Leading from the balcony to handle employees

So much has changed in recent years. The best ways to run a sustainable business have also changed. Managing change will be your competitive advantage. Each bookstore or library shelf has a plentiful number of leadership from theoretical to practical and everything in between. Find a book on leadership-shifting tools about how to lead from another perspective. This will help you tremendously, especially if you are thinking of moving your organization to be more efficient and efficient, but don't know where or how to start.

While not everyone is cut out to be a leader, not everyone can or wants to follow all the time as well. It is often the blend of the smartest, most effective and efficient way to build and maintain your business, law and productivity. Orchestrating your leadership and how your employees go to complete their day work may need some

Leaders must identify whether a change that they introduced requires technical expertise, or represents a deeper, adaptive challenge. The key to success is to correctly identify what type of challenge leader is facing and then continue to orchestrate the change based on whether the type of change they face is a technical or an adaptive challenge.

Ron Heifetz, professor at Harvard University and author of leadership without simple answers (1998), makes leaders need to regularly go out on the dance floor and walk up the balcony. By doing so, you can see the patterns and the flow of your employees work better than when they are right in front of you.

Heifetz believes that the leaders must regularly "get up on the balcony" and get a different perspective on everything that happens. You can also see who is dancing well and who is fighting.

The authors Ron Heifetz and Marty Linsky in their book "Leadership on the Line" offer a practical solution of "going off the dance floor (daily business) and up on the balcony.

When you grow or lead your business, it is important that you regularly take the time to consider where you want to be and what changes around you, instead of always being slammed in (with) the details. Apply the "metaphor of dance floor", spend less time dancing and more time looking down from the balcony of the dancers to judge whether there are better ways to do things. On the dance floor you can find yourself in action, consumed in the daily operation of your company. In the "Balcony" you can take a step back from the details and take a clearer and more strategic picture of what is happening in your business. Spending regular time in the balcony is important for you to see what you need to do to grow or lead your business.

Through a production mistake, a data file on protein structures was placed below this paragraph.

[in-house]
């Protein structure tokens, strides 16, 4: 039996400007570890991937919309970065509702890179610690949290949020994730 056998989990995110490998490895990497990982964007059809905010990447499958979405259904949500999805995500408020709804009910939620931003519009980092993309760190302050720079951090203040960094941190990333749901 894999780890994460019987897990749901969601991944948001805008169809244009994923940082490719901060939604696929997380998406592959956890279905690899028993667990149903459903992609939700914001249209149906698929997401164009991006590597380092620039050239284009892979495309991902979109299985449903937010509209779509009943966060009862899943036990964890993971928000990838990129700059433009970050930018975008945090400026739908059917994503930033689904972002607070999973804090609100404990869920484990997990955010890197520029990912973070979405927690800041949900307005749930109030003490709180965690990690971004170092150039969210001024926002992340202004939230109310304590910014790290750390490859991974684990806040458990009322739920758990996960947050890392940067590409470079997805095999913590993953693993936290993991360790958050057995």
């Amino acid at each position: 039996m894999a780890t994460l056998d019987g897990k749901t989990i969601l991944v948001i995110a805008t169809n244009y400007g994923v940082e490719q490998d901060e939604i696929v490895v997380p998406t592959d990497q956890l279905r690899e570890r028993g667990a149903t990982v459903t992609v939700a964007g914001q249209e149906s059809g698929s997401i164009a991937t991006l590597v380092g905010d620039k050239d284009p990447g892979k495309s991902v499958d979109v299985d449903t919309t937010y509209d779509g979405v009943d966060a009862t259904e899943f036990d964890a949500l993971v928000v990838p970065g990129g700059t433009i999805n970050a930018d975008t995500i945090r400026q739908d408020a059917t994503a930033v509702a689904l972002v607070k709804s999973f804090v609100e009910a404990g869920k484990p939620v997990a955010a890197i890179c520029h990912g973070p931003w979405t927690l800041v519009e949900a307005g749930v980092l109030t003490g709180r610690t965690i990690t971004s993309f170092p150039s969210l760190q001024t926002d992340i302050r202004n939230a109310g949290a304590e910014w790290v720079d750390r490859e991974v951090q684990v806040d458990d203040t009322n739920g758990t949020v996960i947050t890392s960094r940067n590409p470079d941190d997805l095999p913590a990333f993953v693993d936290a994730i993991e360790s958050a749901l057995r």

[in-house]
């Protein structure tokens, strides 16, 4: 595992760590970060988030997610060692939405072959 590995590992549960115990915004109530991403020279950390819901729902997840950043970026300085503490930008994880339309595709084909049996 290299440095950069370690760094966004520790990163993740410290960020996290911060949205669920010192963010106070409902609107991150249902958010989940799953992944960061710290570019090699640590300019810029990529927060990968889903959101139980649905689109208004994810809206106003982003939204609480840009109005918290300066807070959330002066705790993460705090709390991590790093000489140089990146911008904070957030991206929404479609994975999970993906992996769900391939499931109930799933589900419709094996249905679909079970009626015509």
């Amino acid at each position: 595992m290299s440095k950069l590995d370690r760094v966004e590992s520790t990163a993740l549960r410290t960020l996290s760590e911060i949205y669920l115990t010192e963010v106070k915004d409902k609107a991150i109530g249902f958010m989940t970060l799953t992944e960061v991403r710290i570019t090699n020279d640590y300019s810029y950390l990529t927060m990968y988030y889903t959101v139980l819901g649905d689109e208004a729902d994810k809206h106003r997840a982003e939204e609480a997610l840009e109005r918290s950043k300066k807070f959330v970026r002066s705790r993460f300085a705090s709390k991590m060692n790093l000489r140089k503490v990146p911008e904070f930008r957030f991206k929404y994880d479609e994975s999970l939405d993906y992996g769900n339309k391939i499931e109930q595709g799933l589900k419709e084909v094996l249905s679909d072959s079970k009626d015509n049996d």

Return to the dance if you want to influence what happens. Staying on the balcony for short periods to give you a different perspective is good.

Place your people to be able to give feedback, opinions and suggestions without fear of threats or ignored. Give regular opportunities to hear what they think, feel and how they respond to current trends and problems that affect their work.

Many leaders change their behavior according to their responses from their employees. A masterful leader understands that their leadership is an ongoing work and that their ability to manage and lead depends on many factors and situations. Continuous monitoring and confirmation with observations and feelings in others is a good barometer for leaders.

Leaders who develop and practice emotional intelligence seek feedback when it comes to behaviors and attitudes may think they actually get it if they respond to improvements.

The concept of leadership means "I know where to follow me only"; or "I bring the best experts and follow me" is clearly inappropriate for adaptive contexts and puts a lot of pressure on people who are competent to counterfeit it and provide quick technical solutions that tend to avoid the more significant issues.

Taking a balcony perspective is difficult, especially when you have led from below. When you go away, go back and you will see the big picture. Sometimes it is complicated by several factors.